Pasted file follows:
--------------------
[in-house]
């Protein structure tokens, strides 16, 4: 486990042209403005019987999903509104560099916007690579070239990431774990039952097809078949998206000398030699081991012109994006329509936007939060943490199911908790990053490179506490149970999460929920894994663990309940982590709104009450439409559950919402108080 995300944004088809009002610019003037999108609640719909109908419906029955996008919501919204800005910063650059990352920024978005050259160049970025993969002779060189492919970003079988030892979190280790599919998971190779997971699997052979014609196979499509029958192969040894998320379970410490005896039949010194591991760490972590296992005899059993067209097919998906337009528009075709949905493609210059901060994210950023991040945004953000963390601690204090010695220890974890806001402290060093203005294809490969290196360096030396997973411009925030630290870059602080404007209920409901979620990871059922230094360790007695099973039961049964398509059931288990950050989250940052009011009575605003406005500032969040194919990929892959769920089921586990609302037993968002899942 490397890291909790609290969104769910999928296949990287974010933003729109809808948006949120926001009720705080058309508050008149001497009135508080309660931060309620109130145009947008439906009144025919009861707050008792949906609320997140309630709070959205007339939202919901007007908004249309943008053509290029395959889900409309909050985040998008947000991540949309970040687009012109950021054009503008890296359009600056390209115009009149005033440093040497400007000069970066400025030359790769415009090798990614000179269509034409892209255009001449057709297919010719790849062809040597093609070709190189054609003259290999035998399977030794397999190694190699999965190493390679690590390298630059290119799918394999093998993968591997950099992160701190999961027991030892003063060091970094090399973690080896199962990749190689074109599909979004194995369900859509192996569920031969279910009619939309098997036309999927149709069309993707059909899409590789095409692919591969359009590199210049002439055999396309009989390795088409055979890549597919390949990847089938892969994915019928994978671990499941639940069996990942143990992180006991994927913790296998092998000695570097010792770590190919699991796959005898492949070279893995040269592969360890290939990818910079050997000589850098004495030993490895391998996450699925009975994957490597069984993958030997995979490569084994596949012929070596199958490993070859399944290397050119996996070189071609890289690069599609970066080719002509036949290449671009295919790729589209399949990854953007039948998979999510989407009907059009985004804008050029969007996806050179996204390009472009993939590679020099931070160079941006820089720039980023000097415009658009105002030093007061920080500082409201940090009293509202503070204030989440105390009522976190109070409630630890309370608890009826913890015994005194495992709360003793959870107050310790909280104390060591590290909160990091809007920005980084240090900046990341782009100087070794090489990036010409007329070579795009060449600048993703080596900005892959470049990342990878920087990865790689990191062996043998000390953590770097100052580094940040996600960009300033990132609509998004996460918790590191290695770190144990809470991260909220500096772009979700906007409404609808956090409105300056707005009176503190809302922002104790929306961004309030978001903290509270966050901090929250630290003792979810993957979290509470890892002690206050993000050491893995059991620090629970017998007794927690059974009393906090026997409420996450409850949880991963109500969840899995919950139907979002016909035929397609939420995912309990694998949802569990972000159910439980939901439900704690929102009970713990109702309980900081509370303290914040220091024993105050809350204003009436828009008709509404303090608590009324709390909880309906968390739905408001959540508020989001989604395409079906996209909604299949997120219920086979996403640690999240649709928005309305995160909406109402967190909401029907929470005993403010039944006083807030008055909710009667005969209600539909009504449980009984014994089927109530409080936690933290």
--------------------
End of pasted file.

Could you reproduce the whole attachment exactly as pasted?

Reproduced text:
[in-house]
């Protein structure tokens, strides 16, 4: 486990042209403005019987999903509104560099916007690579070239990431774990039952097809078949998206000398030699081991012109994006329509936007939060943490199911908790990053490179506490149970999460929920894994663990309940982590709104009450439409559950919402108080 995300944004088809009002610019003037999108609640719909109908419906029955996008919501919204800005910063650059990352920024978005050259160049970025993969002779060189492919970003079988030892979190280790599919998971190779997971699997052979014609196979499509029958192969040894998320379970410490005896039949010194591991760490972590296992005899059993067209097919998906337009528009075709949905493609210059901060994210950023991040945004953000963390601690204090010695220890974890806001402290060093203005294809490969290196360096030396997973411009925030630290870059602080404007209920409901979620990871059922230094360790007695099973039961049964398509059931288990950050989250940052009011009575605003406005500032969040194919990929892959769920089921586990609302037993968002899942 490397890291909790609290969104769910999928296949990287974010933003729109809808948006949120926001009720705080058309508050008149001497009135508080309660931060309620109130145009947008439906009144025919009861707050008792949906609320997140309630709070959205007339939202919901007007908004249309943008053509290029395959889900409309909050985040998008947000991540949309970040687009012109950021054009503008890296359009600056390209115009009149005033440093040497400007000069970066400025030359790769415009090798990614000179269509034409892209255009001449057709297919010719790849062809040597093609070709190189054609003259290999035998399977030794397999190694190699999965190493390679690590390298630059290119799918394999093998993968591997950099992160701190999961027991030892003063060091970094090399973690080896199962990749190689074109599909979004194995369900859509192996569920031969279910009619939309098997036309999927149709069309993707059909899409590789095409692919591969359009590199210049002439055999396309009989390795088409055979890549597919390949990847089938892969994915019928994978671990499941639940069996990942143990992180006991994927913790296998092998000695570097010792770590190919699991796959005898492949070279893995040269592969360890290939990818910079050997000589850098004495030993490895391998996450699925009975994957490597069984993958030997995979490569084994596949012929070596199958490993070859399944290397050119996996070189071609890289690069599609970066080719002509036949290449671009295919790729589209399949990854953007039948998979999510989407009907059009985004804008050029969007996806050179996204390009472009993939590679020099931070160079941006820089720039980023000097415009658009105002030093007061920080500082409201940090009293509202503070204030989440105390009522976190109070409630630890309370608890009826913890015994005194495992709360003793959870107050310790909280104390060591590290909160990091809007920005980084240090900046990341782009100087070794090489990036010409007329070579795009060449600048993703080596900005892959470049990342990878920087990865790689990191062996043998000390953590770097100052580094940040996600960009300033990132609509998004996460918790590191290695770190144990809470991260909220500096772009979700906007409404609808956090409105300056707005009176503190809302922002104790929306961004309030978001903290509270966050901090929250630290003792979810993957979290509470890892002690206050993000050491893995059991620090629970017998007794927690059974009393906090026997409420996450409850949880991963109500969840899995919950139907979002016909035929397609939420995912309990694998949802569990972000159910439980939901439900704690929102009970713990109702309980900081509370303290914040220091024993105050809350204003009436828009008709509404303090608590009324709390909880309906968390739905408001959540508020989001989604395409079906996209909604299949997120219920086979996403640690999240649709928005309305995160909406109402967190909401029907929470005993403010039944006083807030008055909710009667005969209600539909009504449980009984014994089927109530409080936690933290």